An excellent example is described in the DoDo-book: a client declared that she broke a tooth with a pizza, and the company sent her a free pizza as an apology. After that, the woman began to call with this complaint every day – and every day she received a gift. Such a principle of communicating with clients is prescribed in the DoDo corporate policy, and in the end, the company still managed to get out of this situation with honor.
But what to do if you such a scenario is impossible in your case?
How to deal with Freeloaders:
- Adequately evaluate each claim you receive;
- Don’t keep at their back and call and do not rush to fulfill their demands, which sometimes border on insanity;
- Rely on the company policy and follow negativity instructions clearly: you don’t prevent a client from getting maximum benefits from the limits you set, but you also don’t have to go beyond.
- Of course, do not forget about being tactful and polite – you will need that when the client realizes that you do not make concessions and gets angry.
This type is similar to Fearful users, but with its own nuances. While the Fearful does not know what he or she wants, the Timid Mouse knows but does not tell. All the information must be literally pulled out from this person. Such clients may seem completely satisfied and loyal, and then suddenly you discover that they have moved on to competitors. Why? Because it turns out that you didn’t satisfy them in some aspects, but they didn’t find it necessary to tell you about it – they just found another contractor or supplier.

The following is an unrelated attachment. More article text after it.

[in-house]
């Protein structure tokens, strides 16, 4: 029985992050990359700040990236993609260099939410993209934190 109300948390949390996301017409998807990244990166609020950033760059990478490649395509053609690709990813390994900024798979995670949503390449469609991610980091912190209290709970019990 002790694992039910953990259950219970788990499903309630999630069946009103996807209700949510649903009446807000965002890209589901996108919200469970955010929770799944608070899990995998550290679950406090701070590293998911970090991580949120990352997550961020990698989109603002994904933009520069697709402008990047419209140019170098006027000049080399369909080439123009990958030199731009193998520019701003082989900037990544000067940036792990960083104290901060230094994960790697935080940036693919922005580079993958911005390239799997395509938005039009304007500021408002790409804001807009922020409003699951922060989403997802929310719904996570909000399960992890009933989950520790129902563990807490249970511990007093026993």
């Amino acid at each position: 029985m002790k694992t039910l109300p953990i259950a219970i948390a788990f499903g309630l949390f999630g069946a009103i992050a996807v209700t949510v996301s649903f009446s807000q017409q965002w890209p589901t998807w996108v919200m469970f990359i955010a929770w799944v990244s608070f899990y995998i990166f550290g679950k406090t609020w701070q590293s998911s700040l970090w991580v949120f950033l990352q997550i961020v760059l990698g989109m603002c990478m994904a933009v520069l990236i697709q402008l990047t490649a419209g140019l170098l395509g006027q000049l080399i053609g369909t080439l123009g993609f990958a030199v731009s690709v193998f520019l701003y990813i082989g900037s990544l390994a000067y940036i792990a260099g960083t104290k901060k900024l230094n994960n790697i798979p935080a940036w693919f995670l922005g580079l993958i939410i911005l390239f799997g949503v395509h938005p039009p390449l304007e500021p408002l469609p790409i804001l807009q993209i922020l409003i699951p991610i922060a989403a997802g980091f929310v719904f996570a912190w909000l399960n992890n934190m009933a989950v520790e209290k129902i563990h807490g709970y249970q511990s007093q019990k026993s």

How to deal with Timid Mice:
- Thoroughly clarify the client’s needs and only then begin to act (this will raise the relevance of the offer and minimize the likelihood of dissatisfaction)
- In no case lose touch, regularly initiate communication
- Explain the principles of your work and the reliability of the company: sometimes customers are reluctant to share information because they aren’t sure that the company is trustworthy.
“I’m not shopping, I just want to talk” that’s about them. Such users are a bad dream for all call operators and support workers. That’s because corporate communication and personal time are spent in huge amounts, the clients who really need support are waiting for their turn, but there’s little use in talking to Chatterboxes. You will learn everything about their interests, their needs, their personal experience, the experience of their mother’s friend’s son — just because, with no use or specific goals.
How to deal with Chatterboxes:
- Never stop the conversation abruptly or put down the client – Chatterboxes are emotional and vulnerable, so if you offend them, with the same great flow of talks they will carry a rumor about how bad you are to the masses
- Adhere to the business tone of communication, do not allow the conversation with the user to move into the category of “personal” (they are doing their best to achieve that);